Opening 21 Nov 2013
“Sometimes the wrong train goes to the right station.” This goes for lunchboxes as well. Ila (beautiful Nimrat Kaur) makes five-course meals for her husband, divides them into a stack of lunchboxes and waits for the Dabbawalla to pick it all up to deliver to her husband in his office. One day the lunchbox mistakenly lands on the desk of Saajan. To clarify the situation Ila and Saajan begin to write notes to each other and slowly they share portions of their lives. Ila is a dutiful housewife with a small daughter and suffers from lack of attention because her husband is having an affair. Saajan is a widower with one month until retirement; he must cope with his successor, Shaikh, someone younger with a different outlook on life.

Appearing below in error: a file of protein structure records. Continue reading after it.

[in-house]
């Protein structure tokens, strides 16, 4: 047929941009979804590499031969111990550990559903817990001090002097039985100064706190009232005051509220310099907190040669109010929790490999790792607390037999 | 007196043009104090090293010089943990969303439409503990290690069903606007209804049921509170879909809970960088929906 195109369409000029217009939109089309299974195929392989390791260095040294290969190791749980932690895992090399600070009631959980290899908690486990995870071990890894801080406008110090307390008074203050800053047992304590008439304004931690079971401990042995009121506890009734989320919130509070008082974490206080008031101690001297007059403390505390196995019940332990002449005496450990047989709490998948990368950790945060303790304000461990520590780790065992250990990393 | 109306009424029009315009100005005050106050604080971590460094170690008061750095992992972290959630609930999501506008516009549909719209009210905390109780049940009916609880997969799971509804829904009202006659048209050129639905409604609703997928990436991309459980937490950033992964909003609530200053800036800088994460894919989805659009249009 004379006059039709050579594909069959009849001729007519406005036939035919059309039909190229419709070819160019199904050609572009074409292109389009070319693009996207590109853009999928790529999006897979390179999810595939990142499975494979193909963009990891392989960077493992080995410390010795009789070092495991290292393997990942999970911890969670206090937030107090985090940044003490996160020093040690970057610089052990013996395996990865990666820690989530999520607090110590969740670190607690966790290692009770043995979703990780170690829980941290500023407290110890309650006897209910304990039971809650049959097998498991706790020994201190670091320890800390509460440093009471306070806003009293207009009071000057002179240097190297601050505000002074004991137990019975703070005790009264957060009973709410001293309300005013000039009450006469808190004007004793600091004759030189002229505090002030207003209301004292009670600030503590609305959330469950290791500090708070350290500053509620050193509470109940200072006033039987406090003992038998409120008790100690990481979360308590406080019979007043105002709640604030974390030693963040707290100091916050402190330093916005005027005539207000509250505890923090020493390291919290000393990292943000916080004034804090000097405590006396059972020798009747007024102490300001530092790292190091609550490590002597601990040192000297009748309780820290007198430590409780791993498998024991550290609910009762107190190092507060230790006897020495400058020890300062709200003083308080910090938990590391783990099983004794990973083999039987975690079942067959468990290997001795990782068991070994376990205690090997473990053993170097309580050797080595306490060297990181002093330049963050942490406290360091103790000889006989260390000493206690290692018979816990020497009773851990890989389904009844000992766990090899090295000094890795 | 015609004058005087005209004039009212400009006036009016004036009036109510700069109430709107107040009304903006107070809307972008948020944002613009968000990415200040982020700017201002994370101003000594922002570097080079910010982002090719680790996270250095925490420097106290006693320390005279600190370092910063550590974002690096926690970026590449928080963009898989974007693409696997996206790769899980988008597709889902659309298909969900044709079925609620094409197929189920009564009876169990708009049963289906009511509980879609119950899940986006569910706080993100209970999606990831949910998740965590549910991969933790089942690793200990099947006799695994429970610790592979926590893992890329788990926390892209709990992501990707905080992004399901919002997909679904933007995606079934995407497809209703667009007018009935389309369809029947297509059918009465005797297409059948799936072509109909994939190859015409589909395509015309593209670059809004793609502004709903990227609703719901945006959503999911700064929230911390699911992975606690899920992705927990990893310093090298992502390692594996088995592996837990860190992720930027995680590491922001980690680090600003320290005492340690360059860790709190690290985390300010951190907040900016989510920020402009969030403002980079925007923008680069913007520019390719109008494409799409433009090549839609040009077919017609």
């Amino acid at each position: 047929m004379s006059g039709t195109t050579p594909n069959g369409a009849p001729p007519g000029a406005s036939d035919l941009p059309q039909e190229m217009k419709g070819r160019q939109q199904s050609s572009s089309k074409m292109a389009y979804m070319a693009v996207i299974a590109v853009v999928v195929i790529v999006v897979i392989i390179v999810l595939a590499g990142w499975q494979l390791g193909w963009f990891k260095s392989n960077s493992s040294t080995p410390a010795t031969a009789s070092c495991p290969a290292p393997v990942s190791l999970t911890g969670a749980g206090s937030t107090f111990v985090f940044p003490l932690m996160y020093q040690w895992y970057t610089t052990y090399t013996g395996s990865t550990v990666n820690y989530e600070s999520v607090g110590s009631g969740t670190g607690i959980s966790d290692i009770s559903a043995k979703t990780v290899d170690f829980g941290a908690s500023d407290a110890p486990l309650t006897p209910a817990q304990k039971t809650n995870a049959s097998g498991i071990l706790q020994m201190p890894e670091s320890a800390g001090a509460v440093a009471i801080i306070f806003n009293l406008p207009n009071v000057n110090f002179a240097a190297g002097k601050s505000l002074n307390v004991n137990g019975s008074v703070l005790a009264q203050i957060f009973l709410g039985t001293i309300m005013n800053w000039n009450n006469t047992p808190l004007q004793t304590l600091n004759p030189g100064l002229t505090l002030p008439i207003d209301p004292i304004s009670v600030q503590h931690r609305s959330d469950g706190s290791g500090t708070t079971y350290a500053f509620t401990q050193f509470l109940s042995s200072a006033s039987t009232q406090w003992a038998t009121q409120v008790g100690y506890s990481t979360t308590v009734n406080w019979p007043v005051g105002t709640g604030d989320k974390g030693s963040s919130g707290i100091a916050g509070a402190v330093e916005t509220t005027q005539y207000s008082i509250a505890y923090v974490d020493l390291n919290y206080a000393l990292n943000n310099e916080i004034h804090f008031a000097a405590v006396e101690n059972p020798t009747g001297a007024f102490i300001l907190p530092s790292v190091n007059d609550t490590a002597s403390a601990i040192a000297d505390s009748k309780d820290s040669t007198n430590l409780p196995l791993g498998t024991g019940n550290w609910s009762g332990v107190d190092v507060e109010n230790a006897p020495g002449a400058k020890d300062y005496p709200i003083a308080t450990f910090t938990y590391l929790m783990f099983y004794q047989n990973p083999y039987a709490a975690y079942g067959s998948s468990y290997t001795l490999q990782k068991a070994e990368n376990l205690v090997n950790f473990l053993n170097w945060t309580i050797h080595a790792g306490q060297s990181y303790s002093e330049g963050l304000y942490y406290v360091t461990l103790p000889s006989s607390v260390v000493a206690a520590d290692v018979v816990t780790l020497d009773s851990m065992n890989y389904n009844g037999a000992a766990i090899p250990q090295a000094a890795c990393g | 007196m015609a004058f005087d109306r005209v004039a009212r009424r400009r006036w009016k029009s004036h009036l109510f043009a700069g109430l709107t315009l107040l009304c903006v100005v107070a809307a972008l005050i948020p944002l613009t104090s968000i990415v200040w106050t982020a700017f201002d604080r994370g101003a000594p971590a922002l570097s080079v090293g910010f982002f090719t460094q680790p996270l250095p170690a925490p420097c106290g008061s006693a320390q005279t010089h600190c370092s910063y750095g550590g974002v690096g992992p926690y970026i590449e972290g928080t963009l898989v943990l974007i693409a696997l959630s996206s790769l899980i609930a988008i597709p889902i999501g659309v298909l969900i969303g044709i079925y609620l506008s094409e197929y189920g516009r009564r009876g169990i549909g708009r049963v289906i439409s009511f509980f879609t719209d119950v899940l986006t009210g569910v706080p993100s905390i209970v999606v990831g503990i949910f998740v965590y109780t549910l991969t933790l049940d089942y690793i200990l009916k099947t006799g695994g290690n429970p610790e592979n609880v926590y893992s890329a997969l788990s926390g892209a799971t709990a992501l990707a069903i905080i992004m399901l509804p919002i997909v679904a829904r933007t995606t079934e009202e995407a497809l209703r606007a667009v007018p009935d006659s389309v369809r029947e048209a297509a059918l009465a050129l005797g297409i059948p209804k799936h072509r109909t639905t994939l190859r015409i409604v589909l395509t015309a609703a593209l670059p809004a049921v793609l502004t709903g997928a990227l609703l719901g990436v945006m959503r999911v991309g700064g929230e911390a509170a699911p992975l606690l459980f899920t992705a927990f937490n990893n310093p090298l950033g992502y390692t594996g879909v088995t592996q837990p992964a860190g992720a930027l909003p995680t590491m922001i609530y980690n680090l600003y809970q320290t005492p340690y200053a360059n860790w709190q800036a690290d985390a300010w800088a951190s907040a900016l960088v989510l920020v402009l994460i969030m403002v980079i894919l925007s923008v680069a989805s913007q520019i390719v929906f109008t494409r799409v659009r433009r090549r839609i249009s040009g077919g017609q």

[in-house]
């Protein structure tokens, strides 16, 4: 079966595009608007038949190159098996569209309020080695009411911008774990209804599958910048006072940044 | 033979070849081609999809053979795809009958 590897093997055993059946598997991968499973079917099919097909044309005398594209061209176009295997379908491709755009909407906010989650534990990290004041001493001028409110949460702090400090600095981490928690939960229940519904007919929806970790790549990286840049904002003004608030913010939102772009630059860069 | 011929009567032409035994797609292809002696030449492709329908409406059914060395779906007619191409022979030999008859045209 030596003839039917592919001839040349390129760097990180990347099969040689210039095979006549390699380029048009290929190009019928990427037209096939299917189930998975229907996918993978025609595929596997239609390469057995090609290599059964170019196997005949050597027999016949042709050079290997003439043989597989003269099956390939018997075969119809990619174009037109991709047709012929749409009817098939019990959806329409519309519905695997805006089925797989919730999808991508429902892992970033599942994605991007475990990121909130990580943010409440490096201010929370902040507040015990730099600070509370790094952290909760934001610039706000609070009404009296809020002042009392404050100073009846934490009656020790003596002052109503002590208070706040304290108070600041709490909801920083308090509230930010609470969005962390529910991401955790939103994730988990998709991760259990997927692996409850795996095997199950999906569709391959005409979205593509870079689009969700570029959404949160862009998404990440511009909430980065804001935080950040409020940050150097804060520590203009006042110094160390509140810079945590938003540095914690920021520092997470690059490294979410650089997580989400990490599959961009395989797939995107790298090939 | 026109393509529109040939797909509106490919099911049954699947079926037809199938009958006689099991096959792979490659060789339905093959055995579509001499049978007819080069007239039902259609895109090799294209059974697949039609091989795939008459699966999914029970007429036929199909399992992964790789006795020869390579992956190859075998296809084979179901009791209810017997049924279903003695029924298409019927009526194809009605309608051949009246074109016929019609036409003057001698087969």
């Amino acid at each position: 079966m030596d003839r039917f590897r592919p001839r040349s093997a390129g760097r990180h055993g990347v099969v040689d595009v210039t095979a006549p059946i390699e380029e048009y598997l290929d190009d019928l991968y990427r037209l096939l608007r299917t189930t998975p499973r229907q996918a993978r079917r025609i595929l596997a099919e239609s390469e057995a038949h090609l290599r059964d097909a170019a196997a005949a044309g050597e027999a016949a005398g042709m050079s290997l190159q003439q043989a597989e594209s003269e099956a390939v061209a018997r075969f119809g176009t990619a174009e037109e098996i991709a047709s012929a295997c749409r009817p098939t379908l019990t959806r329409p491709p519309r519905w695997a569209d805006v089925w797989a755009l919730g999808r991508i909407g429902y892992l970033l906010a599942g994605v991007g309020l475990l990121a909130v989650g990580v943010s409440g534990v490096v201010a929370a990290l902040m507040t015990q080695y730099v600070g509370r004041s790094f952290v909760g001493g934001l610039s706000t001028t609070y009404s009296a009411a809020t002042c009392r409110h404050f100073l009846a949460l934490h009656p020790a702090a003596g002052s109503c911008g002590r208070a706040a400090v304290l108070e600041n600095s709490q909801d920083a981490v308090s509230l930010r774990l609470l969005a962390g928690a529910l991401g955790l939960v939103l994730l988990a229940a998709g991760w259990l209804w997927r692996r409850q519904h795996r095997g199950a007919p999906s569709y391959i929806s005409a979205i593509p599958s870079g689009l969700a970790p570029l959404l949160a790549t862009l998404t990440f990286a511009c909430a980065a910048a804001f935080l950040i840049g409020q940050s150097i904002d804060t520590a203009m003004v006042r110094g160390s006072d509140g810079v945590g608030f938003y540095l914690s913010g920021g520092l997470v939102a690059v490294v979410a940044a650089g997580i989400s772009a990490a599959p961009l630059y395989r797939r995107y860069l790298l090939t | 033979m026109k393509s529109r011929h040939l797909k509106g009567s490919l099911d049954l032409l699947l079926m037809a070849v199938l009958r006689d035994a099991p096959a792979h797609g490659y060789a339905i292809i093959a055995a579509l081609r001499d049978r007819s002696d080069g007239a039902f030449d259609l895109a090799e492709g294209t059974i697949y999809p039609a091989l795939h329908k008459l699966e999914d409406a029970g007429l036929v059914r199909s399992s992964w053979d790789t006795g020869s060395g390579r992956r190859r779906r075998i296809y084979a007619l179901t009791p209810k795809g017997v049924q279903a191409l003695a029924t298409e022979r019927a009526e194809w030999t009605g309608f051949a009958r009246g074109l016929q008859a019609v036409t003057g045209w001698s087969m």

This slow, small story is definitely not a slow, small film. It is full of nuances and information. Filmed on location in Mumbai, the city is constantly in action. The Dabbawalla are for real, founded 125 years ago. There are 5000 of them in Mumbai, and their chance of making a mistaken delivery is one in six million. One could say it is fate which bring Ila and Saajan together. An Auntie, Mrs. Deshpande, who lives upstairs – a woman whom we never see – gives motherly advice out of her open window such as “Eating five almonds a day is good against forgetfulness” to Ila below, as well as anyone else within earshot, Director Ritesh Batra said that he didn’t plan on making a film about Indian food. Still, definitely don’t watch it on an empty stomach, and make a list of Indian restaurants in your neighborhood; you’ll feel the urge to run there immediately after the film. Not your Bollywood film of bright colors and dance, but still a portrayal of life in India, this showed at the 2013 Cannes Film Festival. The music, by Max Richter, is perfectly doled out in the right places – a gift to tired ears. See if you can guess the ending. (Becky Tan)